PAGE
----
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Data Protection: Going Beyond Backup to Safeguard Your Information

Data Protection

Since the era of floppy disks, data backup has been a crucial necessity. Data loss incidents arise from various mishaps, such as viruses and hard drive crashes. It’s likely that nearly everyone who uses any form of technology has experienced data loss at least once.

The UK experiences approximately 100,000 hard drive crashes each week, while roughly 20% of SMBs suffer data loss from significant disasters every five years. This has resulted in the expansion of a resilient cloud backup market, which continues to thrive.

Data backup has undergone a significant change in recent years, particularly with regards to security. Data backup to avoid losing information is no longer sufficient; it has evolved into a broader concept of data protection.

What does this mean?

As backups become more vulnerable to threats like sleeper ransomware and supply chain attacks, they require increased cybersecurity protection. Although cloud-based backup solutions are convenient, accessible, and effective, certain security measures must be taken into account when using an online service.

When devising a backup and recovery plan, businesses must prioritise data protection and choose tools that can guard against the rising number of threats.

Some of the modern threats to data backups include:

  • Data Center Outage: The “cloud” basically means data on a server. That server is internet accessible. Those servers can crash. Data centers holding the servers can also have outages.
  • Sleeper Ransomware: This type of ransomware stays silent after infecting a device. The goal is to have it infect all backups. Then, when it’s activated, the victim doesn’t have a clean backup to restore.
  • Supply Chain Attacks: Supply chain attacks have been growing. They include attacks on cloud vendors that companies use. Those vendors suffer a cyberattack that then spreads throughout their clients.
  • Misconfiguration: Misconfiguration of security settings can be a problem. It can allow attackers to gain access to cloud storage. Those attackers can then download and delete files as they like.

What to Look for in a Data Protection Backup System

Merely backing up data is insufficient. It’s imperative to ensure that the backup application used offers sufficient data protection. When evaluating a backup solution, consider the following factors:

Ransomware Prevention

Ransomware can spread throughout a network to infect any data that exists. This includes data on computers, servers, and mobile devices. It also includes data in cloud platforms syncing with those devices.

95% of ransomware attacks also try to infect data backup systems.

It’s important that any data backup solution you use have protection from ransomware. This type of feature restricts automated file changes that can happen to documents.

Continuous Data Protection

Continuous data protection is a feature that will back up files as users make changes. This differs from systems that back up on a schedule, such as once per day.

Continuous data protection ensures that the system captures the latest file changes. This mitigates data loss that can occur if a system crashes before the next backup. With the speed of data generation these days, losing a day’s worth of data can be very costly.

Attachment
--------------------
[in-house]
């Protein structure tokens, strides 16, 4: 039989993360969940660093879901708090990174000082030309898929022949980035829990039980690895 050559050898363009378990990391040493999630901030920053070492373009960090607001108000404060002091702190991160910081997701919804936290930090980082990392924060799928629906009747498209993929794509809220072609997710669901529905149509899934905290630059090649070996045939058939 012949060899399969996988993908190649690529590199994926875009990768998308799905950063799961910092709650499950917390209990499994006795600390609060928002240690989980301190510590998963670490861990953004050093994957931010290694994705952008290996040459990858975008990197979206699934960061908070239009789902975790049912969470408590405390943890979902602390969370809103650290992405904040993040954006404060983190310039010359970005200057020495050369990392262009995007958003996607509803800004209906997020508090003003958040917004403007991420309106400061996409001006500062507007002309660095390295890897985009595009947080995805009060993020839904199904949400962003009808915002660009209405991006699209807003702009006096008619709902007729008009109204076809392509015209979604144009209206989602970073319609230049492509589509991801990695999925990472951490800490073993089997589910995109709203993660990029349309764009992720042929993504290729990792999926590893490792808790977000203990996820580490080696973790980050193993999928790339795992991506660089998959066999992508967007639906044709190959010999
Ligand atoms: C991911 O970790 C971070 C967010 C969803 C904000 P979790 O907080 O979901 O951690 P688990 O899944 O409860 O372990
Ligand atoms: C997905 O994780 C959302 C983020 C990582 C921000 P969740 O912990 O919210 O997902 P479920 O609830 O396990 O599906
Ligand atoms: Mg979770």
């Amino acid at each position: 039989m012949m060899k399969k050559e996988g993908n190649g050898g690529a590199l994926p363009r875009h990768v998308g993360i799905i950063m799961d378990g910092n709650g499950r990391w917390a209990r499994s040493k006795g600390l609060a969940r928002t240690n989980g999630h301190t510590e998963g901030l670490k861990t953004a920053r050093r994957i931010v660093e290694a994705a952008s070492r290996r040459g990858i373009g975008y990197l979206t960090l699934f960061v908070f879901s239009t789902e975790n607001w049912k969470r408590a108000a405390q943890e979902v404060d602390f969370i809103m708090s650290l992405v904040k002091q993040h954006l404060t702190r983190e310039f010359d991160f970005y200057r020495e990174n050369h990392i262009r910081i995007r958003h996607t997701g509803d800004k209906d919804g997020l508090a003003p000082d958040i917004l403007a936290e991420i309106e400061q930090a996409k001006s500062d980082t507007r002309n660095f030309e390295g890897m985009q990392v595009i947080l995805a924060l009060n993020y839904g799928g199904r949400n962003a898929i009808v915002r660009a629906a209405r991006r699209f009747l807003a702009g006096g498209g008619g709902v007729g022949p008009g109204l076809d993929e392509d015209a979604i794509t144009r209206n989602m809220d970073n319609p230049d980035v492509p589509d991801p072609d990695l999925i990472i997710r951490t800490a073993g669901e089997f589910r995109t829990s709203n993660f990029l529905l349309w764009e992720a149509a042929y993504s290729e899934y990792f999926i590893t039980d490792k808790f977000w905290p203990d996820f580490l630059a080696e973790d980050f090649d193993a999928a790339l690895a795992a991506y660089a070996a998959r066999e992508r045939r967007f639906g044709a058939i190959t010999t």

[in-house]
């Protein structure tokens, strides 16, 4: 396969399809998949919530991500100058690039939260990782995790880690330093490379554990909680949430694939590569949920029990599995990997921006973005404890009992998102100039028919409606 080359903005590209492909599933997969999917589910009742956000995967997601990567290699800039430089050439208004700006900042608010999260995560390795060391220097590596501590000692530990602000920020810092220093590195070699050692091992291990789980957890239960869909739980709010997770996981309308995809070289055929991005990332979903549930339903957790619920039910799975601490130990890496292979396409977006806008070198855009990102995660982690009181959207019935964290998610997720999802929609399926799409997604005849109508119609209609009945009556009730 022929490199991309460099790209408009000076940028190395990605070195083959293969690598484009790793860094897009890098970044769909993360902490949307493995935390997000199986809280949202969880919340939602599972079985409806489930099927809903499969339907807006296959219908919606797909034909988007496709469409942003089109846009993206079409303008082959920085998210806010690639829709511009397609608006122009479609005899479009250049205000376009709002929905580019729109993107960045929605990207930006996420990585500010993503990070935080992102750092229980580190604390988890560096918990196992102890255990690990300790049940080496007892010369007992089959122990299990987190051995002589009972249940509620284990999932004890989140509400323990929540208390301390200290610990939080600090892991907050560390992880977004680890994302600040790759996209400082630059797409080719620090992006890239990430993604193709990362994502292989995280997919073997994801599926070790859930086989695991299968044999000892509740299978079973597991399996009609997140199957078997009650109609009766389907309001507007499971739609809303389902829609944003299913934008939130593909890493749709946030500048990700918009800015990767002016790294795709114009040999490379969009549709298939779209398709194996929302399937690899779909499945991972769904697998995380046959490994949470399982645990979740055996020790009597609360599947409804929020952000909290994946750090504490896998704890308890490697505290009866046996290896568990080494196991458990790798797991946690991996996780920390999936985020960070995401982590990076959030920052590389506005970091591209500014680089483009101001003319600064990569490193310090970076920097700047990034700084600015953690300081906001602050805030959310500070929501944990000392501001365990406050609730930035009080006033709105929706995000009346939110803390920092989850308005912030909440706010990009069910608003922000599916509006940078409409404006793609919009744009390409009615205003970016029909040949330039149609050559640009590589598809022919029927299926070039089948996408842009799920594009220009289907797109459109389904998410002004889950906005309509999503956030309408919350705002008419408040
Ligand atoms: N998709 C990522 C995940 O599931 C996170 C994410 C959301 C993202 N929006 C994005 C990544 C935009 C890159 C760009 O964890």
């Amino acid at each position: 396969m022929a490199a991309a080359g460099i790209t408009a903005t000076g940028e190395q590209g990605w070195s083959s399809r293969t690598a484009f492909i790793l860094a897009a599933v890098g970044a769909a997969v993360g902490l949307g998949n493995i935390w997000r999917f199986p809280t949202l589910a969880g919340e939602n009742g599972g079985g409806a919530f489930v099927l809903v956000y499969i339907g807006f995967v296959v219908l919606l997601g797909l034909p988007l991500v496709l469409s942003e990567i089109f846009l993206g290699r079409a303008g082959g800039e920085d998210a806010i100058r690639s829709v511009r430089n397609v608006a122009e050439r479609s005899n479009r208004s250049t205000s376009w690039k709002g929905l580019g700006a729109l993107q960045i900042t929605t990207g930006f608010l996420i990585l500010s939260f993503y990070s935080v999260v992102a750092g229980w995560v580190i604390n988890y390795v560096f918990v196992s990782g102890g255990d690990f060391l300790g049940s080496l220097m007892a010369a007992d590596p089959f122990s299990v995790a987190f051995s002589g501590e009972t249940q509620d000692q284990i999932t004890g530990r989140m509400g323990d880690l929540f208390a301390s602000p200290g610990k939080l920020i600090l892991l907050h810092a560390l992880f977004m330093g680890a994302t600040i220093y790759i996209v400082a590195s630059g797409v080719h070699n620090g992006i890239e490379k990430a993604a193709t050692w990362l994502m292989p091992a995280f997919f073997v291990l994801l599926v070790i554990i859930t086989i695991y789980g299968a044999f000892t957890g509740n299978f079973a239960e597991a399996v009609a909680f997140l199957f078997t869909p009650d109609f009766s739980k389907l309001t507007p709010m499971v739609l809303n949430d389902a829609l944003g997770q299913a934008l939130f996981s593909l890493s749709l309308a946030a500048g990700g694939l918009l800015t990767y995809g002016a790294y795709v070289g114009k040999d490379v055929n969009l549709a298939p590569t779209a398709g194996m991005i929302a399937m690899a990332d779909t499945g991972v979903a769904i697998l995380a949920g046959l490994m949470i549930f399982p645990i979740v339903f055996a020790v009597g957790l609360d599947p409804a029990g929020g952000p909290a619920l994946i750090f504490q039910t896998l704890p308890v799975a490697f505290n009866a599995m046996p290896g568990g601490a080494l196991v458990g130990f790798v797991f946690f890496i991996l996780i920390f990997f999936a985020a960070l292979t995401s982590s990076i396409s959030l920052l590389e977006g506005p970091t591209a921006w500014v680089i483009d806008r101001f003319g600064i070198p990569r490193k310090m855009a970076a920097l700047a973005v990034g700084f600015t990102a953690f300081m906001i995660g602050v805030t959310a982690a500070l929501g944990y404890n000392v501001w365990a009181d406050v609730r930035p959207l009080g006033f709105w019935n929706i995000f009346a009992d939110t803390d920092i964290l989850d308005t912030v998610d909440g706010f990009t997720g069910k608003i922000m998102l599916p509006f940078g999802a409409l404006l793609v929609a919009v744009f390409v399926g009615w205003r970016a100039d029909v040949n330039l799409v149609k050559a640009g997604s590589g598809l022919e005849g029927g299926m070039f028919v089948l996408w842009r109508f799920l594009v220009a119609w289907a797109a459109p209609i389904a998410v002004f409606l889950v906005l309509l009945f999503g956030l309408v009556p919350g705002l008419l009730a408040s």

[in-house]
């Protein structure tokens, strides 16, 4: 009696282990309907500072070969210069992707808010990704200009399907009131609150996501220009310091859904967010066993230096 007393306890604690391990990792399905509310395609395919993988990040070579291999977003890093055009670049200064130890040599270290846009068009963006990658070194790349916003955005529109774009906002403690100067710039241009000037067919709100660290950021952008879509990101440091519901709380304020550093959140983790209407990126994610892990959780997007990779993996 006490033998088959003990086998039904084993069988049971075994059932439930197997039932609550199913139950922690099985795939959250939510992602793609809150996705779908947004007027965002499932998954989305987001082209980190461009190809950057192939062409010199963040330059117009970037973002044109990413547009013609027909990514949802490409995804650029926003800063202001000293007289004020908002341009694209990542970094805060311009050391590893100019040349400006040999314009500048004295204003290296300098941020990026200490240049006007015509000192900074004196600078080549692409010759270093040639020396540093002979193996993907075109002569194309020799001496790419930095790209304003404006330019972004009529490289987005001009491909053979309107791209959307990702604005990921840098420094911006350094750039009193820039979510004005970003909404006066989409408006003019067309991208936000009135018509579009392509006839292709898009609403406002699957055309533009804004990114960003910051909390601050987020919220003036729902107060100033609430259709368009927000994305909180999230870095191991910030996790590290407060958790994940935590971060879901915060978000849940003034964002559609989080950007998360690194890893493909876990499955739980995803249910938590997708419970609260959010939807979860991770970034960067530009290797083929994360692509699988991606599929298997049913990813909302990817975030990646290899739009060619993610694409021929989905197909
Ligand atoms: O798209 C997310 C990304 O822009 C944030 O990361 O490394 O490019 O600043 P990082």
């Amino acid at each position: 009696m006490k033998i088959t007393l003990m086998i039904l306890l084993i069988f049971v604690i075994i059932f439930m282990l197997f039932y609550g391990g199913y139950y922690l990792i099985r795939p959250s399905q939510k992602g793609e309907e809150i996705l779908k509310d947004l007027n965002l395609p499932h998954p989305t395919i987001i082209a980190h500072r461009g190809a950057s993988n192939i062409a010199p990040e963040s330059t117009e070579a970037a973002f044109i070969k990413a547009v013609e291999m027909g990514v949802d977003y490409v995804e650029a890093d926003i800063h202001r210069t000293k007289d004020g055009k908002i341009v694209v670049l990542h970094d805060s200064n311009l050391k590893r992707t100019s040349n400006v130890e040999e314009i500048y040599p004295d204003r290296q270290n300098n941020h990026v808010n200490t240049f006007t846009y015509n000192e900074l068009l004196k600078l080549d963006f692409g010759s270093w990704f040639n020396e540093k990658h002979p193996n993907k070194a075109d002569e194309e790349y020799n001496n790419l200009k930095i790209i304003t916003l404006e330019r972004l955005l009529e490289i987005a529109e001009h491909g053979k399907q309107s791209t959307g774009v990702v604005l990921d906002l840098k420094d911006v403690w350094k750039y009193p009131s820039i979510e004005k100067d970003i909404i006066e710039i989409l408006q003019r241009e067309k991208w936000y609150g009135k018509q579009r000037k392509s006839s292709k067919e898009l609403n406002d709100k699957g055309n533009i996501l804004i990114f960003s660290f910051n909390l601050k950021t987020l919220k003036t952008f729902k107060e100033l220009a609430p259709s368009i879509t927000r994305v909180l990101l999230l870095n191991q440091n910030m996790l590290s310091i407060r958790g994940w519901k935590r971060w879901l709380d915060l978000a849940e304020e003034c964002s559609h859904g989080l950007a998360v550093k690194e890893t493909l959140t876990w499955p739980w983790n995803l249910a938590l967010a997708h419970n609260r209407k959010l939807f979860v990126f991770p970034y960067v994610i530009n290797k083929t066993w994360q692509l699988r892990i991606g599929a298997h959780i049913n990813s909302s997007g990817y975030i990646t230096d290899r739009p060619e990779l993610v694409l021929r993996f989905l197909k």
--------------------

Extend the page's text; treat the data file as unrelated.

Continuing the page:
Threat Identification

Data protection incorporates proactive measures to protect files. Look for threat identification functions in a backup service. Threat identification is a type of malware and virus prevention tool.

It looks for malware in new and existing backups. This helps stop sleeper ransomware and similar malware from infecting all backups.

Zero-Trust Tactics

Cybersecurity professionals around the world promote zero-trust security measures. This includes measures such as multi-factor authentication and application safelisting.

A zero-trust approach holds that all users and applications need ongoing authentication. So, just because a user is logged into the system today, doesn’t mean they are completely trusted.

Some of the zero-trust features to look for include:

  • Multi-factor authentication
  • Distinct file and folder permissions
  • Contextual authentication
  • Verification of permissions for file changes

Backup Redundancy

If you back up to a USB drive or CD, you have one copy of those files. If something happens to that copy, you could experience data loss.

Cloud backup providers should have backup redundancy in place. This means that the server holding your data mirrors that data to another server. This prevents data loss in the case of a server crash, natural disaster, or cyberattack.

Air Gapping for More Sensitive Data

Air gapping is a system that keeps a copy of your data offline or separated in another way. This would entail making a second backup copy of your data. Then, putting it on another server. A server disconnected from external sources.

This is a feature that you may want to seek out if you deal with highly sensitive data. It helps to ensure that you have at least one other copy of your backup. A copy walled off from common internet-based attacks.

Need Help With Secure Backup & Data Protection Solutions?

Have you updated your backup process for today’s threats? Here at Dara IT we have tried and tested Data Protection systems in place for all of our customers.

We help organisations follow the 3-2-1 backup rule which forms part of the National Cyber Security Centre’s 10 steps to Cyber Security.

Why not schedule a chat to find out how we can help.

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